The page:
FEROS is built for ESO by a consor- tium of four astronomical institutes un- der the leadership of the Landes- sternwarte Heidelberg (LSW). The Prin- cipal Investigator (PI) of the FEROS project is Prof. Dr. Bernhard Wolf at the LSW. Further members of the consor- tium are the Astronomical Observatory Copenhagen (AOC), the Institut d\u2019Astro- physique de Paris (IAP), and the Observatoire de Paris/Meudon (OPM). The contract between ESO and the FEROS Consortium was signed in Sep- tember 1996. It is planned that the in- strument will be available to the commu- nity in early 1999.

Scientific Objectives

The need for instruments for high- resolution spectroscopy has increased considerably in the last years. With the advent of fiber-linked echelle spectro- graphs, the former domain of the largest telescopes became accessible for small- to medium-size telescopes with their advantage of higher availability for long-term programmes. Furthermore, the high long-term spectral stability of bench-mounted and fiber-fed spectro- graphs turns out to be crucial for high-precision spectroscopic work. Therefore, it is expected that FEROS will be an important work-horse instru- ment for the ESO community, e.g., for the search for extrasolar planets with high-precision radial-velocity measure- ments on long time bases, for investiga- tions in the growing field of astero- seismology, and for spectroscopic in- vestigations of time-dependent phenom- ena in stellar atmospheres and enve- lopes in general.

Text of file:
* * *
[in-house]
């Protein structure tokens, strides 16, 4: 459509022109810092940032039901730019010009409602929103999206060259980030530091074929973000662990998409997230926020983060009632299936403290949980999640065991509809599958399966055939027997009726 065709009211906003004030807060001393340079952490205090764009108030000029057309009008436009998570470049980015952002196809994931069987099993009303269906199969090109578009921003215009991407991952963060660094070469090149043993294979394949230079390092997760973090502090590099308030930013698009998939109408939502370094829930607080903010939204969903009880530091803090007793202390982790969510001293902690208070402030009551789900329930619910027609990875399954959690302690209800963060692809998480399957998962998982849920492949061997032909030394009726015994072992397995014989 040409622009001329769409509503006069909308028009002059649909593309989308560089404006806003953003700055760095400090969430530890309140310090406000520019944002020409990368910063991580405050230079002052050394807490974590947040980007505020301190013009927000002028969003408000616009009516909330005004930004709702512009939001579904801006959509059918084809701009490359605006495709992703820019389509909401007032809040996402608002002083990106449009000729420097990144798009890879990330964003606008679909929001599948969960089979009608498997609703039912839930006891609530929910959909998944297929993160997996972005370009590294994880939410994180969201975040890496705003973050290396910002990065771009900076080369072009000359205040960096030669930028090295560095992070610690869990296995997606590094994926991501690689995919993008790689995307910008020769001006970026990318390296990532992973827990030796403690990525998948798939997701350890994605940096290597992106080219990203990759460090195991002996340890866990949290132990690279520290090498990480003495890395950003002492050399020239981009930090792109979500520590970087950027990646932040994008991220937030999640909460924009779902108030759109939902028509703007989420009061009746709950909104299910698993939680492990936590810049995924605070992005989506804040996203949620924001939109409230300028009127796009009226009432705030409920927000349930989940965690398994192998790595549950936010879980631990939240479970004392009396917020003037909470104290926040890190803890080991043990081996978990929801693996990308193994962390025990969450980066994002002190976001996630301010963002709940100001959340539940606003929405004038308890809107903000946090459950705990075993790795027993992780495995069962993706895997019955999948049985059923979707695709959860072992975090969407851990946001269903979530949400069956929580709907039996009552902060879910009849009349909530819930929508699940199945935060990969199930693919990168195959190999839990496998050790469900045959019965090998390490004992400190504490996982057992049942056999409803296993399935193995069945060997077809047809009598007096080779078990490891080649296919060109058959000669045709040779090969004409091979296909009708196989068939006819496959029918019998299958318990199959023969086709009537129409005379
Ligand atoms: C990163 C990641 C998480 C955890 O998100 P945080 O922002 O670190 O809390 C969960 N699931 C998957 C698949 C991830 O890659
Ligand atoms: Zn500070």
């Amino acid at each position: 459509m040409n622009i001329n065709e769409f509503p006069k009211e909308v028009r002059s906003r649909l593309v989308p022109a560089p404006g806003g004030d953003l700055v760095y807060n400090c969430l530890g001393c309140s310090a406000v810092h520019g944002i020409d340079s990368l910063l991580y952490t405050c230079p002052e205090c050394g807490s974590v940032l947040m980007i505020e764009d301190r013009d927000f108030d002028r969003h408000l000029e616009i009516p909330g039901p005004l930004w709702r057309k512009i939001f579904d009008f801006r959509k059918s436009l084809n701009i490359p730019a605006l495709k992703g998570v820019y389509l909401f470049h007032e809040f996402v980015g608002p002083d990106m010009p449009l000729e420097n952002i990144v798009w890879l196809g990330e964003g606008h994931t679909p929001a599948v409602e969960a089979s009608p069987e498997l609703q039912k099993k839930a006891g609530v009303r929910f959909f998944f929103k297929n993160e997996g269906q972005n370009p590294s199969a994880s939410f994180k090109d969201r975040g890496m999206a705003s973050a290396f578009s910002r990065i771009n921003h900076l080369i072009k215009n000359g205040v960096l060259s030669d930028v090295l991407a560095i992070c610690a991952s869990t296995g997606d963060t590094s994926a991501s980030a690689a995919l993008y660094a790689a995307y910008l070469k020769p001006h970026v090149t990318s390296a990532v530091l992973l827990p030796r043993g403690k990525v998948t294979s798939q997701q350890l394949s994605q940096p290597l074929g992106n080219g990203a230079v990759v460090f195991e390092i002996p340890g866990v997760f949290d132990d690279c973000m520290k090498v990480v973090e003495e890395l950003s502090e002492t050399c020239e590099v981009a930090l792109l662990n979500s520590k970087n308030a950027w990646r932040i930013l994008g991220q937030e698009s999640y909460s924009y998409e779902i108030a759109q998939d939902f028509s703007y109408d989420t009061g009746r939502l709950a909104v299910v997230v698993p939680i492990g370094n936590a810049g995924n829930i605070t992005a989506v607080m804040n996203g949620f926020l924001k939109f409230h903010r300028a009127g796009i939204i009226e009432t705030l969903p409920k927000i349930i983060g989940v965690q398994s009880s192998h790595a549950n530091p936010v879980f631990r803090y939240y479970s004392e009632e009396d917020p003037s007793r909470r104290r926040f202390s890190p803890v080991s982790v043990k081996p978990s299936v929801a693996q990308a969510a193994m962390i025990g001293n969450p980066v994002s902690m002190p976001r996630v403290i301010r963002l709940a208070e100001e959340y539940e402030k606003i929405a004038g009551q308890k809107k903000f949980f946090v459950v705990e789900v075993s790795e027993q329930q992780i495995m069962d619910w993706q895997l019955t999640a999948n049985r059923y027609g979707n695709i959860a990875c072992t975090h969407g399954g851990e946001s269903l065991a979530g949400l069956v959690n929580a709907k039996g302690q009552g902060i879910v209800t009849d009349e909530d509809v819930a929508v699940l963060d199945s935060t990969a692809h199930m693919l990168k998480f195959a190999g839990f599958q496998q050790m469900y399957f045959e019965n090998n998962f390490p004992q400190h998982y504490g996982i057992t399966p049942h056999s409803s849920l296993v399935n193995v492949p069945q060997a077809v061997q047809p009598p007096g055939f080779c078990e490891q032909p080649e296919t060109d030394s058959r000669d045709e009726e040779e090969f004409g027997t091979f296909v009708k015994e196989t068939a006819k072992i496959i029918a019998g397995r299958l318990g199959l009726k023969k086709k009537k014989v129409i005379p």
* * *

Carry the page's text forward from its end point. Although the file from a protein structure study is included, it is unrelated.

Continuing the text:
FEROS at the ESO 1.52-m telescope
will meet the requirements posed by
2
Figure 1: Top and side view of the opto-mechanical layout of FEROS.
Table 1: Main parameters of FEROS.
Wavelength range in one exposure (object+sky) 3700\u20138600 \u00c5 (40 orders, 2 fibres)
Resolving Power (with 2-slice image slicer)
\u03bb/\u2206\u03bb =48,000
Entrance Aperture
2.7 arcsec
Fiber input/output Focal Ratio
F/4.6
Spectrograph Beam Size
136 mm diameter
Off-axis Collimators